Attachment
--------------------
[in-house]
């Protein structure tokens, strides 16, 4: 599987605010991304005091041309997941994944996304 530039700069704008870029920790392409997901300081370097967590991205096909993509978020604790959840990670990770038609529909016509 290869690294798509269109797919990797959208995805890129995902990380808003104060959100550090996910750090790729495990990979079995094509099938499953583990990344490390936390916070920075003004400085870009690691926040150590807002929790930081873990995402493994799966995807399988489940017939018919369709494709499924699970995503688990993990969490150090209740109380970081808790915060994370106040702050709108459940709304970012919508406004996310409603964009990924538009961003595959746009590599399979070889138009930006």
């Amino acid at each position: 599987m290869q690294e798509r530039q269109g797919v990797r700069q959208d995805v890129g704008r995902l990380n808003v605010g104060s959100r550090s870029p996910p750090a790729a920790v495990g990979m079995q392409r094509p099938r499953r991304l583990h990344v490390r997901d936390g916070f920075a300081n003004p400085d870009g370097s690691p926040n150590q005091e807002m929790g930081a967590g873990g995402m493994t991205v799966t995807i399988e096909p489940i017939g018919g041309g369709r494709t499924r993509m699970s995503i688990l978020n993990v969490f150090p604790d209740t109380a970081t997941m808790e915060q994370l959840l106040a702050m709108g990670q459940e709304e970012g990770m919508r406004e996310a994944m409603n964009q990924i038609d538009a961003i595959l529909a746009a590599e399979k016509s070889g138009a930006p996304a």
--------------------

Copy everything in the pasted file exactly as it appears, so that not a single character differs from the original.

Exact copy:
[in-house]
């Protein structure tokens, strides 16, 4: 599987605010991304005091041309997941994944996304 530039700069704008870029920790392409997901300081370097967590991205096909993509978020604790959840990670990770038609529909016509 290869690294798509269109797919990797959208995805890129995902990380808003104060959100550090996910750090790729495990990979079995094509099938499953583990990344490390936390916070920075003004400085870009690691926040150590807002929790930081873990995402493994799966995807399988489940017939018919369709494709499924699970995503688990993990969490150090209740109380970081808790915060994370106040702050709108459940709304970012919508406004996310409603964009990924538009961003595959746009590599399979070889138009930006």
């Amino acid at each position: 599987m290869q690294e798509r530039q269109g797919v990797r700069q959208d995805v890129g704008r995902l990380n808003v605010g104060s959100r550090s870029p996910p750090a790729a920790v495990g990979m079995q392409r094509p099938r499953r991304l583990h990344v490390r997901d936390g916070f920075a300081n003004p400085d870009g370097s690691p926040n150590q005091e807002m929790g930081a967590g873990g995402m493994t991205v799966t995807i399988e096909p489940i017939g018919g041309g369709r494709t499924r993509m699970s995503i688990l978020n993990v969490f150090p604790d209740t109380a970081t997941m808790e915060q994370l959840l106040a702050m709108g990670q459940e709304e970012g990770m919508r406004e996310a994944m409603n964009q990924i038609d538009a961003i595959l529909a746009a590599e399979k016509s070889g138009a930006p996304a």